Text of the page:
The detail focused on quality-of-life issues, drug enforcement, warrant checks and probation checks in targeted neighborhoods. The following arrests were made;

  • Ashli Zajaczkowski, 25, of Walnut Street, Batavia, was charged with unlawful possession of marijuana;
  • Mariah Hagen, 20, of Pratt Road, Batavia, was charged with unlawful possession of marijuana;
  • Thomas Hill, 26, of Fayette Street, Brockport, was charged with two counts of criminal possession of a controlled substance 3rd degree (Class B felony), criminally using drug paraphrenalia 2nd degree (Class A misdemeanor) and unlawful possession of marijuana;
  • David Riley Jr., 33, of Eugene Street, Batavia, was arrested on an indictment warrant charging two counts of criminal sale of a controlled substance 3rd degree (Class B felony) and two counts of criminal possession of a controlled substance 3rd degree (Class B felony);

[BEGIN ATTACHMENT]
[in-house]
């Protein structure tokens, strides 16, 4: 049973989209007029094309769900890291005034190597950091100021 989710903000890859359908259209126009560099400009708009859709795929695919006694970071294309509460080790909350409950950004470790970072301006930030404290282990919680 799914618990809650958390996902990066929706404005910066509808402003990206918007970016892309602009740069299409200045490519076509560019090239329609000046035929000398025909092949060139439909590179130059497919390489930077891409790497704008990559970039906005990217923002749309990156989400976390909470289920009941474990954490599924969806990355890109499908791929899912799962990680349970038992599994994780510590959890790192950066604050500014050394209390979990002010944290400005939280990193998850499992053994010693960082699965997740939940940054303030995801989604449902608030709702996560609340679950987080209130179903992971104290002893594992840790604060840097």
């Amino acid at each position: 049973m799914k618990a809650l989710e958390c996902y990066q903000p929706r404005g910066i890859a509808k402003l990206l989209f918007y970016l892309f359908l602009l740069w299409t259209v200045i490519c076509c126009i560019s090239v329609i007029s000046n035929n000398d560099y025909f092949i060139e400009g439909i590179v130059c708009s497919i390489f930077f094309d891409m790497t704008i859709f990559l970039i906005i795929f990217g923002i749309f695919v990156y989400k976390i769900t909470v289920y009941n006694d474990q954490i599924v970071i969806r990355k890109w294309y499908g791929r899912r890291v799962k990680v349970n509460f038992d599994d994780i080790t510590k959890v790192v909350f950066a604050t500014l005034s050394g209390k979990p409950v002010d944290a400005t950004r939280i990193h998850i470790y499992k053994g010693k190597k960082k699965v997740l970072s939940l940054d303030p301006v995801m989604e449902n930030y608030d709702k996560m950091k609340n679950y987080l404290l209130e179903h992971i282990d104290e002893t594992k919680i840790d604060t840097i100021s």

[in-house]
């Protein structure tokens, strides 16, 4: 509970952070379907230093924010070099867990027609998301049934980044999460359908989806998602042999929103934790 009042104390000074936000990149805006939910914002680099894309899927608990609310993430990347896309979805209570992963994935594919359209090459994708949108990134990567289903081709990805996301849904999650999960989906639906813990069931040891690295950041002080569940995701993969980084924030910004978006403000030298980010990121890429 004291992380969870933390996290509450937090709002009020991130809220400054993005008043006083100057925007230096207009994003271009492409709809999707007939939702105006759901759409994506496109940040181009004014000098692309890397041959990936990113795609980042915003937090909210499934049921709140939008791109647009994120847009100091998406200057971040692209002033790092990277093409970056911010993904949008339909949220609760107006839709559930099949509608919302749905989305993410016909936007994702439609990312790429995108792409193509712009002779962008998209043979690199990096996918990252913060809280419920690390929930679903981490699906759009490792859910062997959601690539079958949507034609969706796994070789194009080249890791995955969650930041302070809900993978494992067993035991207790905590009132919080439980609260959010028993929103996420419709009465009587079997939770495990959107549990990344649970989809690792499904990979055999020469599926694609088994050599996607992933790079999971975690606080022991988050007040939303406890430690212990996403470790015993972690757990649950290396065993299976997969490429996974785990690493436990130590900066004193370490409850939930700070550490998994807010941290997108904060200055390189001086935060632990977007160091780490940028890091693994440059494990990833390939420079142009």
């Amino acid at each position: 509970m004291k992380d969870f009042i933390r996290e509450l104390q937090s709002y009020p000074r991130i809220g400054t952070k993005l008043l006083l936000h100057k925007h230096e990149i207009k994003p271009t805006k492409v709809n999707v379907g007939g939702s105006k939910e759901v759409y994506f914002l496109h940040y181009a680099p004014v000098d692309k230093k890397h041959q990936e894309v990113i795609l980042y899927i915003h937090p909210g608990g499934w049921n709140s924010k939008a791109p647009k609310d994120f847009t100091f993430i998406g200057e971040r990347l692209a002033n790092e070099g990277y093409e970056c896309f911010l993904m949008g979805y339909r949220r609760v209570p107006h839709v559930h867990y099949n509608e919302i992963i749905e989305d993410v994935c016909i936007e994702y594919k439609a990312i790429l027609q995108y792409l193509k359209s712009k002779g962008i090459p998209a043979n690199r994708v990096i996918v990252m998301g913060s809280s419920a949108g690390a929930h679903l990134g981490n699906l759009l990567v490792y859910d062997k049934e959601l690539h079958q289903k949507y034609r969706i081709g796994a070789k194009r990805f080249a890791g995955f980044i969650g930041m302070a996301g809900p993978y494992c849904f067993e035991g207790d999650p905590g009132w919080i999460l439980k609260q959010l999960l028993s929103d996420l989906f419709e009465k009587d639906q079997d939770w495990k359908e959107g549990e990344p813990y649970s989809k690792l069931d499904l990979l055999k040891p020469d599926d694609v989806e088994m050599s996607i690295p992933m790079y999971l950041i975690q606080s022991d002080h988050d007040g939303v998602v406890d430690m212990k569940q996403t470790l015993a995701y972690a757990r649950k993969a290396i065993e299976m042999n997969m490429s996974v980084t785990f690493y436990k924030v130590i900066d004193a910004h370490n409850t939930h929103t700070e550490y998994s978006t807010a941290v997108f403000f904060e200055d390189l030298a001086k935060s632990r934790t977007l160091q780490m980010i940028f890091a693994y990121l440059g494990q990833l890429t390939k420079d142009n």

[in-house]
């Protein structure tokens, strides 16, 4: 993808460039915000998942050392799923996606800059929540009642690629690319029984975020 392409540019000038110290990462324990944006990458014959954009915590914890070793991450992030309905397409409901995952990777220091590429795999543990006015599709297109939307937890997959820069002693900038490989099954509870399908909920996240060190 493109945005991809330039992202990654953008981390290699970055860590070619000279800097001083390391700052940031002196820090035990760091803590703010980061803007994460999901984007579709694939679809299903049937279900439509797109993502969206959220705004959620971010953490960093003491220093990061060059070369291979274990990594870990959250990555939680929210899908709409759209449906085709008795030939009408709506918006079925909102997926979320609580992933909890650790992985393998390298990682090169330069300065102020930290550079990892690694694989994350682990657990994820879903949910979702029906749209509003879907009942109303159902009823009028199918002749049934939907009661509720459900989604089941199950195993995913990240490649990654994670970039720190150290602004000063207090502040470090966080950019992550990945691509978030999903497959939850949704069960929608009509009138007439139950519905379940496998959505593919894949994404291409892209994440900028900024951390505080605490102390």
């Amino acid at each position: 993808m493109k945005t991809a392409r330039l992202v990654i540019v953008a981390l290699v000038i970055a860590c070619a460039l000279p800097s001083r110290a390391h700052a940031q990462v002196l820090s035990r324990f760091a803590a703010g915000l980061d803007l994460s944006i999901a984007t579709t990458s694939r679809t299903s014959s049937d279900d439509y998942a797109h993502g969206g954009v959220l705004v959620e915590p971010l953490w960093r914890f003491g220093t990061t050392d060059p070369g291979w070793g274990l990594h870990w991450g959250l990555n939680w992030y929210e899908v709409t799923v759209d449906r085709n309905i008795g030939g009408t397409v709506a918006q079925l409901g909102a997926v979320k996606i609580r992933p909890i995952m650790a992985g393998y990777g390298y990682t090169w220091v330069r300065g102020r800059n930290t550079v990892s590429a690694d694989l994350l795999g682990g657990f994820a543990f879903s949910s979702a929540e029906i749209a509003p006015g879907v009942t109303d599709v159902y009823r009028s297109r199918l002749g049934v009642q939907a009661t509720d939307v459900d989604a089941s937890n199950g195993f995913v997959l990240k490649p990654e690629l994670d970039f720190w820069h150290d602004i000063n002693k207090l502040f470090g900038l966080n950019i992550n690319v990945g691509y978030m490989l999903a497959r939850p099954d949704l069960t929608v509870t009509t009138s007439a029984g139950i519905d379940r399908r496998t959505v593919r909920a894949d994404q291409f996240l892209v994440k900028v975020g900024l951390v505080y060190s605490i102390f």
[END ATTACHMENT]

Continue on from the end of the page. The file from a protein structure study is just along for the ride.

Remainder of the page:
• Lance Mercado, 25, of Holland Avenue, Batavia, was arrested on an indictment warrant charging two counts of criminal sale of a controlled substance 5th degree (Class D felony) and two counts of criminal possession of a controlled substance 5th degree (Class D felony);
  • James Mitchell, 37, of Jackson Street, Batavia, was arrested on a bench warrant out of the City of Batavia Court for failure to pay fine;
  • Liin-Noshujuan Gard, 25, of Batavia, was arrested on a Livingston County warrant.

All subjects are to appear in City Court/County Court for further proceedings at various dates and times.

Photo: By Howard Owens, taken the night of April 21 on Jackson Street.

May 10, 2016 - 9:03am
posted by Howard B. Owens in batavia, news, Batavia PD.

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Police Officer Chad Richards wasn't available two weeks ago when the City Council presented its annual awards, so last night he received his Employee of the Year award from Council President Eugene Jankowski.